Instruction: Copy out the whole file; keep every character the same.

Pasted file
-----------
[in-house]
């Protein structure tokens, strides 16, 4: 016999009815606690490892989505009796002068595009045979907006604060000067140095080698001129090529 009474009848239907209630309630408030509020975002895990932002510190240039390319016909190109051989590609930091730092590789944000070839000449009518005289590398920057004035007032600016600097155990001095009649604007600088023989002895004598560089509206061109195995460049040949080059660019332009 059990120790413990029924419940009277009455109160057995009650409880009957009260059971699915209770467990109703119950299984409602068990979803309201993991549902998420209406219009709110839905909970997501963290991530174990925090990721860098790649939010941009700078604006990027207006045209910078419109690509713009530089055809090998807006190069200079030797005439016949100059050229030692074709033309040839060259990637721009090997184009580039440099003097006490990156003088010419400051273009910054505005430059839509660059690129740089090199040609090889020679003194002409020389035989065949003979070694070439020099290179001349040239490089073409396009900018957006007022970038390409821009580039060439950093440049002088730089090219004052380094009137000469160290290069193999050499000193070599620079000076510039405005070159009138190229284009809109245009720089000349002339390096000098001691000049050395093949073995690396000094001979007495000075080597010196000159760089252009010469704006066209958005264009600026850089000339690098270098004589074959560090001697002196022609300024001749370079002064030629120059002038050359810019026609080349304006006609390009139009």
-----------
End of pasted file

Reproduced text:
[in-house]
């Protein structure tokens, strides 16, 4: 016999009815606690490892989505009796002068595009045979907006604060000067140095080698001129090529 009474009848239907209630309630408030509020975002895990932002510190240039390319016909190109051989590609930091730092590789944000070839000449009518005289590398920057004035007032600016600097155990001095009649604007600088023989002895004598560089509206061109195995460049040949080059660019332009 059990120790413990029924419940009277009455109160057995009650409880009957009260059971699915209770467990109703119950299984409602068990979803309201993991549902998420209406219009709110839905909970997501963290991530174990925090990721860098790649939010941009700078604006990027207006045209910078419109690509713009530089055809090998807006190069200079030797005439016949100059050229030692074709033309040839060259990637721009090997184009580039440099003097006490990156003088010419400051273009910054505005430059839509660059690129740089090199040609090889020679003194002409020389035989065949003979070694070439020099290179001349040239490089073409396009900018957006007022970038390409821009580039060439950093440049002088730089090219004052380094009137000469160290290069193999050499000193070599620079000076510039405005070159009138190229284009809109245009720089000349002339390096000098001691000049050395093949073995690396000094001979007495000075080597010196000159760089252009010469704006066209958005264009600026850089000339690098270098004589074959560090001697002196022609300024001749370079002064030629120059002038050359810019026609080349304006006609390009139009």